It’s not incorrect to criticize bad reporting, but it is incorrect to say that bad reporting by two small outlets and a press release as indicative of the entire media. Especially when you ignore the fact that the most mainstream source (Live Science) got it right.

    Bad writing like this is why editors were invented.

  21. #21 Erik Klemetti
    November 6, 2009

    Typo in my comment fixed (thanks for noting) … Maybe what we all need is better editors then, eh?

  22. #22 quantos
    November 6, 2009

    If you’re using “we” in the royal sense, then clearly yes.

  23. #23 k8
    November 6, 2009

    I hear what you’re saying Erik, but what is keeping scientists from becoming good mainstream media reporters? Would you like to stop doing research so you could write an article for the mainstrem media? Who is supposed to want to take that job?

  24. #24 Erik Klemetti
    November 6, 2009

    That is a good question, k8. We need to make these careers seem more attractive to young scientists – not everyone needs to be doing research all the time. However, convincing people not to become your advisor or mentor is sometimes difficult. Any ideas?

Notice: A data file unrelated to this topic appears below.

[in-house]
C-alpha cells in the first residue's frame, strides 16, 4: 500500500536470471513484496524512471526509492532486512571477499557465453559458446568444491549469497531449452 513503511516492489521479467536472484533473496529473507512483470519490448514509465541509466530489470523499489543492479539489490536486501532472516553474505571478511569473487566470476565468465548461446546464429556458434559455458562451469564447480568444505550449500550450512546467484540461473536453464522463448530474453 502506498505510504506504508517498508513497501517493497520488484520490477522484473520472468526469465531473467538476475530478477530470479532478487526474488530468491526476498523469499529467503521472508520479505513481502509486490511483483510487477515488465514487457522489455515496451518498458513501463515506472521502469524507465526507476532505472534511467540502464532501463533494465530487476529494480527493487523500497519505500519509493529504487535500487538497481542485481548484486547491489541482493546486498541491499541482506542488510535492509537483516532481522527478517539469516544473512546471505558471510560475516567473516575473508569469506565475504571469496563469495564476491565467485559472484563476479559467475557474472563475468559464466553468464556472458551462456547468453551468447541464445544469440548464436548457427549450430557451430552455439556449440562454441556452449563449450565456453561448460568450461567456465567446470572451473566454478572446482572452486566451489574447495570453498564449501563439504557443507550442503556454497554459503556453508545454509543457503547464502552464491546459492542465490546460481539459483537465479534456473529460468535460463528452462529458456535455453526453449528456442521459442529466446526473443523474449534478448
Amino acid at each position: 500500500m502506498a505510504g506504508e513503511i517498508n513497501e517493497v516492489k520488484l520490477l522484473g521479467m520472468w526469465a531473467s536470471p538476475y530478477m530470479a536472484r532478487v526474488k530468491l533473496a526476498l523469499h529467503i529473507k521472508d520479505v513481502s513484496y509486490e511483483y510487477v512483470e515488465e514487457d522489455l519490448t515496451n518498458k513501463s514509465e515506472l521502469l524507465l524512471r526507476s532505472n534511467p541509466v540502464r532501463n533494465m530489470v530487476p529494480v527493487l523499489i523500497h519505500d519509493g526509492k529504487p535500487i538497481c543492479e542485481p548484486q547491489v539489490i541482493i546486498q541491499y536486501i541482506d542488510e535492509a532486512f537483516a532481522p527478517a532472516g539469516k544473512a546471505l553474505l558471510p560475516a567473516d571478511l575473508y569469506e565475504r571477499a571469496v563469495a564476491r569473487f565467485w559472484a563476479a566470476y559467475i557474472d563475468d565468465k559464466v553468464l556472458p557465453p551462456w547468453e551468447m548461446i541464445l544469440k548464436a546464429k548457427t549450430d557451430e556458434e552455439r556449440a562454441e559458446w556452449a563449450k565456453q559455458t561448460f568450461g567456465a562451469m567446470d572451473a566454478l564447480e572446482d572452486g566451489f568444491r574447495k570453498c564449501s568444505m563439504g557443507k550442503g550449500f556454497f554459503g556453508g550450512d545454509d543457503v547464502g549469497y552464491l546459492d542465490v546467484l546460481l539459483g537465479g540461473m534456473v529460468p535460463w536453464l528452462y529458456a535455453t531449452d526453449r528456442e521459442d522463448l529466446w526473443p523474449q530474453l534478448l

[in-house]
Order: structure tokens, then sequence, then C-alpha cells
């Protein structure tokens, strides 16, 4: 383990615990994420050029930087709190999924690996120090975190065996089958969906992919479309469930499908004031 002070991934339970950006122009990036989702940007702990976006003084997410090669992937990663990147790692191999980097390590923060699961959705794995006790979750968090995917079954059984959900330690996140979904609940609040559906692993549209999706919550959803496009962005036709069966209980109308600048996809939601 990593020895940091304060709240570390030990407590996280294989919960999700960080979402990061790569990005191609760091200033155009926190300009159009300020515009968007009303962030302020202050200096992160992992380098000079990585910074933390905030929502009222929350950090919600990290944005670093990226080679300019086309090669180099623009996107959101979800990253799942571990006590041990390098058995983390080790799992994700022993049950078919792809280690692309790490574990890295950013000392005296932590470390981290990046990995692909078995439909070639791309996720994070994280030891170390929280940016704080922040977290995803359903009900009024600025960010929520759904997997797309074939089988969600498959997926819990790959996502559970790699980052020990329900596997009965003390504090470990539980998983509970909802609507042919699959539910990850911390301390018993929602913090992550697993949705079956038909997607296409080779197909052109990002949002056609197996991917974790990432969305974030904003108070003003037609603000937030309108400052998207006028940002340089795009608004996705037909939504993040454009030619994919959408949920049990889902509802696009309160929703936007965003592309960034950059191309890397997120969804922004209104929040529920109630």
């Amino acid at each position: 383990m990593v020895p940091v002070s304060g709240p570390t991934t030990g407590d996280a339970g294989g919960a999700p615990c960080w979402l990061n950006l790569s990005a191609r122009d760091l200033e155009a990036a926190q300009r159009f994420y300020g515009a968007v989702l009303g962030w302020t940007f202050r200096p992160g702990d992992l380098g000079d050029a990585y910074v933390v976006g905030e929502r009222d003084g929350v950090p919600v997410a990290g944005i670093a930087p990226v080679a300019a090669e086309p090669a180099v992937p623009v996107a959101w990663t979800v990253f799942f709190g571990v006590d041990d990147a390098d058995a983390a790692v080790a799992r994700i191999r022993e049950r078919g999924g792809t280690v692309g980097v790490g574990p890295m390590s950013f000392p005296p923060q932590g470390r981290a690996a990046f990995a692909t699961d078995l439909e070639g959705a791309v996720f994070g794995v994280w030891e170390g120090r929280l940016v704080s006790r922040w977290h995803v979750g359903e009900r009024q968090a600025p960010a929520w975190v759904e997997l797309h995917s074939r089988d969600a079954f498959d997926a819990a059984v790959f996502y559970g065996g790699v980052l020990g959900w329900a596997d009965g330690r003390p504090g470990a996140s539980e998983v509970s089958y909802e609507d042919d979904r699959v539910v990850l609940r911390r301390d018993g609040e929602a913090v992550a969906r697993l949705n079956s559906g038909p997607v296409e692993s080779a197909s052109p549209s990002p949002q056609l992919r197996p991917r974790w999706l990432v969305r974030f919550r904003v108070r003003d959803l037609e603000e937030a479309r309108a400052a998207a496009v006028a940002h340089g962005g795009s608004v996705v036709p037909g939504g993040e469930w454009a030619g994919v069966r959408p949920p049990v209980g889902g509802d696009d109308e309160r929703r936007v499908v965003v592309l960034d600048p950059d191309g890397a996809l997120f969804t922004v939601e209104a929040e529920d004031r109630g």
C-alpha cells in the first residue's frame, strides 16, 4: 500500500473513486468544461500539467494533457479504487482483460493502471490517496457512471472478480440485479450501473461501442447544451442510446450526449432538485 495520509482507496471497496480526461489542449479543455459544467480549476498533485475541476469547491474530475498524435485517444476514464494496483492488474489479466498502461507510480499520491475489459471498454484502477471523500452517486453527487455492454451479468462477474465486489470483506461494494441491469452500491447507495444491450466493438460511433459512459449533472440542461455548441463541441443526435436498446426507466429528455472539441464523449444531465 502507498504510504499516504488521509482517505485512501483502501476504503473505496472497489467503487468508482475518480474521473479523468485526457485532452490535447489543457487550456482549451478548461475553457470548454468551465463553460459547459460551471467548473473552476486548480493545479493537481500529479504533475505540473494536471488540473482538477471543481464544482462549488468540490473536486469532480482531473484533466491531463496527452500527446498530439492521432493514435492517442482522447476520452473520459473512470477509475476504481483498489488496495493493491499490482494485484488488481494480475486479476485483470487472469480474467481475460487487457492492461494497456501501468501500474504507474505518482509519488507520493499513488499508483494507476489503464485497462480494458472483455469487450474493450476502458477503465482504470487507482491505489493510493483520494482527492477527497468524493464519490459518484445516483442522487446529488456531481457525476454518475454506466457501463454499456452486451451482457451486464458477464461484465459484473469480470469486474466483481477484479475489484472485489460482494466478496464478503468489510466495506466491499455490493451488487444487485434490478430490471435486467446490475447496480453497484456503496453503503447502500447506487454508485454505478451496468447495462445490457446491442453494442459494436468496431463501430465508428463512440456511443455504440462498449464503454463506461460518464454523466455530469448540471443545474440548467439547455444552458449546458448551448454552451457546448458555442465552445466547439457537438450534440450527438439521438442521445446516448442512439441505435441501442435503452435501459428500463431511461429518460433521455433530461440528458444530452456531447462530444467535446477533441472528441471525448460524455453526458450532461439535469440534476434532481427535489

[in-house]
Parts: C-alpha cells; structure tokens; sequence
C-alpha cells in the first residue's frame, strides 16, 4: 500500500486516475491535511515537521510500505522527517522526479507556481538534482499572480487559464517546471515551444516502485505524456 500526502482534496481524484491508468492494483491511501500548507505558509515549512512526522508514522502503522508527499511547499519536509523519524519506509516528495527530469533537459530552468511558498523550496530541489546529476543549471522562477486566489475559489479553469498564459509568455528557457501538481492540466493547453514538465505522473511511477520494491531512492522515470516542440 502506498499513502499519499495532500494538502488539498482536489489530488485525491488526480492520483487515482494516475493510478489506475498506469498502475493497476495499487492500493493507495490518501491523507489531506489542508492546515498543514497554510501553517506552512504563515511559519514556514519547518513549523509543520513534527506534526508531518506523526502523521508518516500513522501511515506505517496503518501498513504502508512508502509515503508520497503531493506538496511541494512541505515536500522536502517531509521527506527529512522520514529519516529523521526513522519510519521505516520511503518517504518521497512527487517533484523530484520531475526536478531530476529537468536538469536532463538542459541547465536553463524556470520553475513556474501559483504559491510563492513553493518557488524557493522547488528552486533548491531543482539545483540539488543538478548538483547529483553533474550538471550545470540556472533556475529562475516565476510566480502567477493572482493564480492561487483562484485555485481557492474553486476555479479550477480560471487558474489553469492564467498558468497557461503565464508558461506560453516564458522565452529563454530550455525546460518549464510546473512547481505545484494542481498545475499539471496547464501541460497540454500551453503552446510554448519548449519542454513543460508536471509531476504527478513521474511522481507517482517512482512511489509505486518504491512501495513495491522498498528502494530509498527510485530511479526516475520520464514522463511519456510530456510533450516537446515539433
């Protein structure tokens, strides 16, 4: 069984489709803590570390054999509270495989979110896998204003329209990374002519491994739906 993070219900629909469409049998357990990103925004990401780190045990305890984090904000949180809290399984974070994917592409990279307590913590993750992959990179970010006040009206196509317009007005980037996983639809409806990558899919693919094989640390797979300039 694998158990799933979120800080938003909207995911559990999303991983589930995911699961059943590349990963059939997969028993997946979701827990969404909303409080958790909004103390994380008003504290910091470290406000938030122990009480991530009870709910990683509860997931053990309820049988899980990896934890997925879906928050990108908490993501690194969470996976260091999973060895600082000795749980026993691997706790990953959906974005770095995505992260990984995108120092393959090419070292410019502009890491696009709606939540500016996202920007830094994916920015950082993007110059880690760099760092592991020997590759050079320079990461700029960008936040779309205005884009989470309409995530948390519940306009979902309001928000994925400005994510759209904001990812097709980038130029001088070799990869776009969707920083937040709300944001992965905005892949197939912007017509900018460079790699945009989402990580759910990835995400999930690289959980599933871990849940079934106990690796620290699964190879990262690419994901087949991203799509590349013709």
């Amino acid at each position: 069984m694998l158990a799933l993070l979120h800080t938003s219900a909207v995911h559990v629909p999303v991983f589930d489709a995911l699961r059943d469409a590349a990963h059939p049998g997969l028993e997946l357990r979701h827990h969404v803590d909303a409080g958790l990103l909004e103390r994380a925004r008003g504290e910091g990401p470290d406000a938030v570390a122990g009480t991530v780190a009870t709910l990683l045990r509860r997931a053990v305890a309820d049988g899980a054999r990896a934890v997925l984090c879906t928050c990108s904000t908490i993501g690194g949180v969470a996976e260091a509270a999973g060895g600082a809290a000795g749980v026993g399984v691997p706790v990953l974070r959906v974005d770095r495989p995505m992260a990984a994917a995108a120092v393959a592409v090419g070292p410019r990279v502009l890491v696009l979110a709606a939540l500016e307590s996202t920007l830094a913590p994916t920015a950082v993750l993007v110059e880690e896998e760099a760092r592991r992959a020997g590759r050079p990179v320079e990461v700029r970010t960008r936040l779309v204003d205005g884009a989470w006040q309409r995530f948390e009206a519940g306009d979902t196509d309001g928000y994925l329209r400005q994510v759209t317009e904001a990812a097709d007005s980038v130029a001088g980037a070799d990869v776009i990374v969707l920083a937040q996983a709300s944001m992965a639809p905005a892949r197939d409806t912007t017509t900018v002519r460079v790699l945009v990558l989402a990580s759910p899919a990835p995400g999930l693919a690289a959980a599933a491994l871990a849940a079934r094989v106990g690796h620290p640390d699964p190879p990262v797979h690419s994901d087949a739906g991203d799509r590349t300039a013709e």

25. #25 alex
    November 7, 2009

    The problem is, nobody (me included) would read an article on newscientist site if it were titled “Just another crack in Africa”. Most people read for amusement, not education.

  26. #26 Alan Kellogg
    November 7, 2009

    Why all the fascination with the East African Rift Valley when you’ve got Lake Baikal in Central Asia? What amounts to a fresh water ocean for crying out loud, complete with black smokers and all.

  27. #27 Jon H
    November 11, 2009

    But where does a person go to buy up someday-to-be-oceanfront property there?

    Erik wrote: “fact that there is a pervasive trend to poor science journalism across the news.”

    That’s like saying there’s a pervasive trend to bipedalism across humanity.